Showing posts from August, 2013

A 5/8 wavelength vertical for 10 meters. Post #224

How would you like to build a 10 meter vertical with some gain and a lower radiation angle than the usual quarterwave vertical?  You can realize this goal by building and using a 5/8 wavelength vertical antenna on the popular 10 meter amateur radio band. If you use 50-ohm coaxial cable as your feed line, you'll need a matching device at the base of the antenna to make the antenna work correctly.  However, you can simplify the matching problem by using 450-ohm ladder line, a 4:1 balun, and a short piece of 50-ohm coaxial cable connected to the antenna terminal of your antenna transmatch.  The 5/8 wavelength vertical also requires a ground radial system to realize its full potential.  The radial system needn't be an extensive affair buried in the ground.  I used six elevated 5/8 wavelength radials for my antenna.  Thanks to the ladder line, the 5/8 wavelength vertical also is usable on 20 and 15 meters. Faced with a more complicated construction project than the usual quarte

The Bent Dipole or Inverted "U" antenna. Post #223

Have you ever wanted to erect a full half wave dipole antenna for your favorite amateur radio band, but just didn't have enough horizontal space to put the antenna?  This could be a problem for 80 and 40 meter dipoles, which can stretch out to 135 feet/41.15 meters (80 meters) and to 67 feet/20.42 meters (40 meters). According to an article by Claude Jollet (VE2DPE), most of the rf radiated and received by a dipole is concentrated "in the middle 60% or so of the antenna...the ends can be dropped down from the horizontal without much adverse effect." That was great news to me, since my back yard has a maximum length of 50 feet/15.24 meters bordering the rear of my house.  So, if I bent the horizontal dipole at the 60% part of the flat top and let the remaining length hang down well above ground, I should still retain most of the dipoles good qualities. I decided to erect a quickly built bent or inverted "U" dipole to see what results I could get. MATERIA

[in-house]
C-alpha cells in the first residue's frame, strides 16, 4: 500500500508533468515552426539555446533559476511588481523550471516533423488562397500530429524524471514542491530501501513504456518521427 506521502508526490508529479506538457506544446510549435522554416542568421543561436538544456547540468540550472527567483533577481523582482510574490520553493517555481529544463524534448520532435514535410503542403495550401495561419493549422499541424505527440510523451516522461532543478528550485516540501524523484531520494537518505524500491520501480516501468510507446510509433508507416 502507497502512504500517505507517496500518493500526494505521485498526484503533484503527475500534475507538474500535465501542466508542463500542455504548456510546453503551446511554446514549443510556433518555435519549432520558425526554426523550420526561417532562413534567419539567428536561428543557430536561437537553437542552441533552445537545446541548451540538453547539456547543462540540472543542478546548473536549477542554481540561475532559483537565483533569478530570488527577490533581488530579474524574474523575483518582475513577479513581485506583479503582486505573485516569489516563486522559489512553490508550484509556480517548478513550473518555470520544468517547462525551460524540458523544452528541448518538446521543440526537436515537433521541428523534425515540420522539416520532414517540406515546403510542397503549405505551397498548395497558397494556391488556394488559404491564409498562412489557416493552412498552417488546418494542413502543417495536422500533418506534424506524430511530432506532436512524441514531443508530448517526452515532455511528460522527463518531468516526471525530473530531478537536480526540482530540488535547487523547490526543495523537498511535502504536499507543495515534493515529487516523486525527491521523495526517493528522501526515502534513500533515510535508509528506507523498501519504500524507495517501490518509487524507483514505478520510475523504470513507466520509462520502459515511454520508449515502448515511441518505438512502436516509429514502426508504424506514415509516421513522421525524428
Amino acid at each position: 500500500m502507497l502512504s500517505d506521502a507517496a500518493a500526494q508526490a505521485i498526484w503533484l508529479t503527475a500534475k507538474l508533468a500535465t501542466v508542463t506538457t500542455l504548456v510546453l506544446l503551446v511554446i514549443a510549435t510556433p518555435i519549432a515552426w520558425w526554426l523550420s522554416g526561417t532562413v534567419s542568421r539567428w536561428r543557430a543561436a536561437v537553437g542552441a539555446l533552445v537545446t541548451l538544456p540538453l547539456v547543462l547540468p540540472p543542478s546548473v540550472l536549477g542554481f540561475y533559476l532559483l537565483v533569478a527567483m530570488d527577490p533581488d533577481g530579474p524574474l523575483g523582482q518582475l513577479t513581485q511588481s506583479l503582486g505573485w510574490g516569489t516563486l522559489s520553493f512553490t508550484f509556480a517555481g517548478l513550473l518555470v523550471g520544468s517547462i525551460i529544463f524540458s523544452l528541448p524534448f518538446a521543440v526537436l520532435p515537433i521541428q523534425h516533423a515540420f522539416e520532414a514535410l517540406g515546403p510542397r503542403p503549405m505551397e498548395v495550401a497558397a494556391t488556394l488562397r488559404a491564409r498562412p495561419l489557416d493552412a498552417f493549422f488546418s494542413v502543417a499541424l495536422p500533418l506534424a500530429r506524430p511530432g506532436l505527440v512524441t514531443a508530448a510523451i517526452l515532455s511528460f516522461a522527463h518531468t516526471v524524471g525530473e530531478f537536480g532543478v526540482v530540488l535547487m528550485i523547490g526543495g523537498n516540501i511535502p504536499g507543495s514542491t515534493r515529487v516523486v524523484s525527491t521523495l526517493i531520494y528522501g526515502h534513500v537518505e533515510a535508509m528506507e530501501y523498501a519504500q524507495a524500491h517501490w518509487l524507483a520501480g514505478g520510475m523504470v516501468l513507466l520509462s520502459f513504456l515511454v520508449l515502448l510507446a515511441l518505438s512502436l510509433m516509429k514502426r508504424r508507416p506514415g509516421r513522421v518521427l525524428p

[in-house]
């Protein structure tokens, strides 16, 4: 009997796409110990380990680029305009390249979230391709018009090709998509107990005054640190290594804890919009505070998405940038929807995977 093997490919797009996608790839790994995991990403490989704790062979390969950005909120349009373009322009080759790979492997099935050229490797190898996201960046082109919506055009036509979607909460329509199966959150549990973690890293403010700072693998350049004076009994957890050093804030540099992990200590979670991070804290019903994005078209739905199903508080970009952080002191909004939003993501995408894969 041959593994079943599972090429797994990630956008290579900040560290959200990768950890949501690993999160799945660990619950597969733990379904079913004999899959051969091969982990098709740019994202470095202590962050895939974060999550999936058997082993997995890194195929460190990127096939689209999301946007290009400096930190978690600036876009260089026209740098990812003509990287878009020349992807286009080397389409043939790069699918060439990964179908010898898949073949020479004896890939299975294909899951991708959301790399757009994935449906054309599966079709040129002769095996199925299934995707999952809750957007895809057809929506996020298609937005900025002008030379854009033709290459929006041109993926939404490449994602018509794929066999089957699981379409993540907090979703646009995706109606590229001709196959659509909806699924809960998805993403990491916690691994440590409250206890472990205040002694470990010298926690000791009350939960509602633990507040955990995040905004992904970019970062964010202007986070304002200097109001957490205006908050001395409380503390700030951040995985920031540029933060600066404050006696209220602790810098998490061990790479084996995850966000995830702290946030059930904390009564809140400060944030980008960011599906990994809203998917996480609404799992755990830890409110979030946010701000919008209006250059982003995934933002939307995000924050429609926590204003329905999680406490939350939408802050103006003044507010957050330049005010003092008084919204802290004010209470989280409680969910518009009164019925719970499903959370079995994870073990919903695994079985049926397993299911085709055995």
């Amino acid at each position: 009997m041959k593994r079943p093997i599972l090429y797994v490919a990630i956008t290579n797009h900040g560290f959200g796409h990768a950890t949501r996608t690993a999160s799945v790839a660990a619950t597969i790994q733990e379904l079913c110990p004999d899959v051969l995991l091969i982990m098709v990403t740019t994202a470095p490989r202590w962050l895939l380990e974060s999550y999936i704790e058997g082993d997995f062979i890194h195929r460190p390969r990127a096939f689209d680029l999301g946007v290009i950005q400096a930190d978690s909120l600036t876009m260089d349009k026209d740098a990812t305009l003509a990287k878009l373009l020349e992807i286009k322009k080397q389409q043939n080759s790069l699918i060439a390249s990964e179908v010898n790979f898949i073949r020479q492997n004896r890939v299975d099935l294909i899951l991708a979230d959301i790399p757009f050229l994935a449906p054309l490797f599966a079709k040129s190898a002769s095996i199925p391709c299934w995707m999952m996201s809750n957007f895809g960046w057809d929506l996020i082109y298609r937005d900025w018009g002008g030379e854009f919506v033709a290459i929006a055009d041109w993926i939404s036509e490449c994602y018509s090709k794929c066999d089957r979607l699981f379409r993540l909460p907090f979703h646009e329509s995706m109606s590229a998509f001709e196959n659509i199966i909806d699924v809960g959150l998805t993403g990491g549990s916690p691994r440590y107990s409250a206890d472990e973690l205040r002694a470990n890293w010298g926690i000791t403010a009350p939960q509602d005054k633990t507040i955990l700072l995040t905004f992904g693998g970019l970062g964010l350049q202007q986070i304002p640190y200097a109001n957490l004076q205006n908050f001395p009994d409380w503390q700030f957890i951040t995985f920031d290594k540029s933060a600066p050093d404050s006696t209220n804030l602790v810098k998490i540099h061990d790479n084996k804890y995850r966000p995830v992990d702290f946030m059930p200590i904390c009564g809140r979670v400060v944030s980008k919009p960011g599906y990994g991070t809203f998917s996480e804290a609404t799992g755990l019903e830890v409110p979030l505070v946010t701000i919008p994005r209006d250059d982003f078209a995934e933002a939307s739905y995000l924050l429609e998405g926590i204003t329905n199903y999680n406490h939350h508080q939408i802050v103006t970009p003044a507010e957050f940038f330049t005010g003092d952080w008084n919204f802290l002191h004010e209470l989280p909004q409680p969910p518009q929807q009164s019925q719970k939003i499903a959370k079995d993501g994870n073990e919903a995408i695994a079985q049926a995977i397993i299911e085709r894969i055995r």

A Full Wavelength Loop for 40 through 10 Meters. Post #222

Having built a series of verticals, inverted vees, half squares, and loops for my amateur radio activities, I decided to "thin the heard" of my less than successful antenna efforts and concentrate on a few antennas that have given me the most contacts and overall satisfaction. Although I love the ease of assembly and portability of homebrew vertical antennas, I just don't enjoy the labor involved in putting in a ground radial system.  The elevated counterpoise systems I've used have been less labor intensive than the buried radial approach, but, still, there is a lot of wire running around my property which is a safety hazard for children and pets. The inverted vee antennas are being kept for portable and emergency use.  I have a few telescoping fiberglass masts which make raising these antennas an easy task. Since I lack the space to erect a 80-Meter horizontal 1/2 wavelength flat top dipole (the familiar "doublet" antenna), I have put that antenna o

A 15-Meter Half Square Antenna. Post #221